When negotiating an amount for a legal settlement in any case, it’s important to consider not only the initial settlement amount, but the final amount you’ll receive after taxes and legal fees have been applied. What many people don’t realize is that most money received from legal cases is taxable by the US government. Keep reading to learn more about how your legal settlement will likely be taxed. We strongly recommend consulting with an accountant to get more specific information on taxation for your settlement amount.
What Types of Compensation Are Taxable?
First, it’s important to understand what types of compensation are considered taxable income, as not all income from a court case will necessarily be taxable. Compensation from most cases is broken down into three different types:
The line between physical and emotional damages can sometimes get blurred. For example, if you’re under a great deal of stress related to your case, you might develop physical symptoms of that stress. Typically physical manifestations of emotional harm are not considered physical damages; thus, compensation for these would still be taxable. But determining whether symptoms like ulcers, migraines, and other stress-induced illnesses are symptoms of stress or a direct result of the accident can get murky. We’ll work to ensure that you receive the fairest compensation possible for all pain and suffering you’ve endured.
How Are Settlements Taxed?
Understanding which types of compensation are taxed is only the beginning to understanding how your legal settlement will impact your taxes. It’s also important to understand the way in which that income will be taxed, as different forms of income can be taxed at different rates.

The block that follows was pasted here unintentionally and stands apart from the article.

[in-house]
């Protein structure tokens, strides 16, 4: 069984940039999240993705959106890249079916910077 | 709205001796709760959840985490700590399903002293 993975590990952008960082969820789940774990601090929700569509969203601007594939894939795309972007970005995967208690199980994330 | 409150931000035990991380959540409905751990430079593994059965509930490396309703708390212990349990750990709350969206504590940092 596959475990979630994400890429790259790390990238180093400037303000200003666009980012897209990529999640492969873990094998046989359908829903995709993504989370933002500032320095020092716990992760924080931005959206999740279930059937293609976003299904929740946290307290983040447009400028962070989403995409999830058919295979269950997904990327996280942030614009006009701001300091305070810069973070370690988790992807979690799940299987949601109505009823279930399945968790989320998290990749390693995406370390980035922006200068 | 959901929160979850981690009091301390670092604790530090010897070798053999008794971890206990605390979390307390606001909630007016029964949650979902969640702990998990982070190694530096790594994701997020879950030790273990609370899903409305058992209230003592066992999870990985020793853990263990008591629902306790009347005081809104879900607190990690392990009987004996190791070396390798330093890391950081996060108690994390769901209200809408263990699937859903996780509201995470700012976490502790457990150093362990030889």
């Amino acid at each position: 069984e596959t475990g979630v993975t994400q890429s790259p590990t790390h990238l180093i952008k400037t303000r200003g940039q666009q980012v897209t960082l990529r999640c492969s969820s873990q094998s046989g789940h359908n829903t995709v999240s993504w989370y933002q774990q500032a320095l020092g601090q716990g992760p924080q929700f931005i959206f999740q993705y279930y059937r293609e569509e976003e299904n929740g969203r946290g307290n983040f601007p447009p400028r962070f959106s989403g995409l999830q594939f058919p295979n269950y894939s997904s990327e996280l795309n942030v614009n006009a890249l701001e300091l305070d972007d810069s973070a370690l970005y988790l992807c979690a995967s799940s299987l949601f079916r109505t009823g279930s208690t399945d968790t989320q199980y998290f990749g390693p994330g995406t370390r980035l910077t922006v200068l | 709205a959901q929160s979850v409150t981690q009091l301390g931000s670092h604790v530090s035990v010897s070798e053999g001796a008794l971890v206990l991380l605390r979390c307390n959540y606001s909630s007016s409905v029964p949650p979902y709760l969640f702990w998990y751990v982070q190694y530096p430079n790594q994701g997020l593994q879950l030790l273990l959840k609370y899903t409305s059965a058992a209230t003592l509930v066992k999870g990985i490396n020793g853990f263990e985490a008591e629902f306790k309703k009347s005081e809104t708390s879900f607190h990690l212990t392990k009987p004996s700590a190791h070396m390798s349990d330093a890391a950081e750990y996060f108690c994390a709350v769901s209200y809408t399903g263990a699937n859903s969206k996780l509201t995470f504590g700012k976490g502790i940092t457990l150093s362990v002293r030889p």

The way your particular settlement will be taxed will depend on the “origin” of your claim. For example, if you’re pursuing compensation for lost wages, the portion of your settlement that is for those lost wages will be taxed just as your wages would have been taxed. If you’re suing for damages to your home due to a building contractor’s negligence, your recovery might not be considered income at all, and could be treated as a reduction in the home’s purchase price.
The rules and nuances surrounding how legal settlements are taxed are many and varied. And while we can help you to negotiate a compensation amount that will take taxes into consideration, we can’t provide advice on how to handle the taxes on this type of income. We encourage you to find a tax professional to help you work through the tax-related details of your case with you.
Who Pays Taxes on Attorney Fees?
Finally, it is important to understand that the amount you pay to us as your attorney will still be taxed by the US government. Many people who work with attorneys on a contingency-fee basis believe that if the defendant pays the lawyer’s portion of the settlement directly to the lawyer, then they will not have to worry about paying taxes on it. Unfortunately, this is not the case. The IRS recognizes the full settlement amount as income for you, and you will be taxed on the full settlement amount (minus any tax-exempt types of compensation, as previously mentioned).
How This Affects Your Case
So why do these tax considerations matter when negotiating your settlement amount? Many individuals who fail to plan for taxes on their legal settlements find themselves receiving very little compensation in the end. After attorney’s fees and taxes, some have ended up with next to nothing left for their troubles. This is why we strongly encourage you to speak with a CPA at the beginning of your settlement negotiations. Understanding the tax implications for your settlement income will help us to determine an amount that you believe will be fair to you, even after taxes have been applied.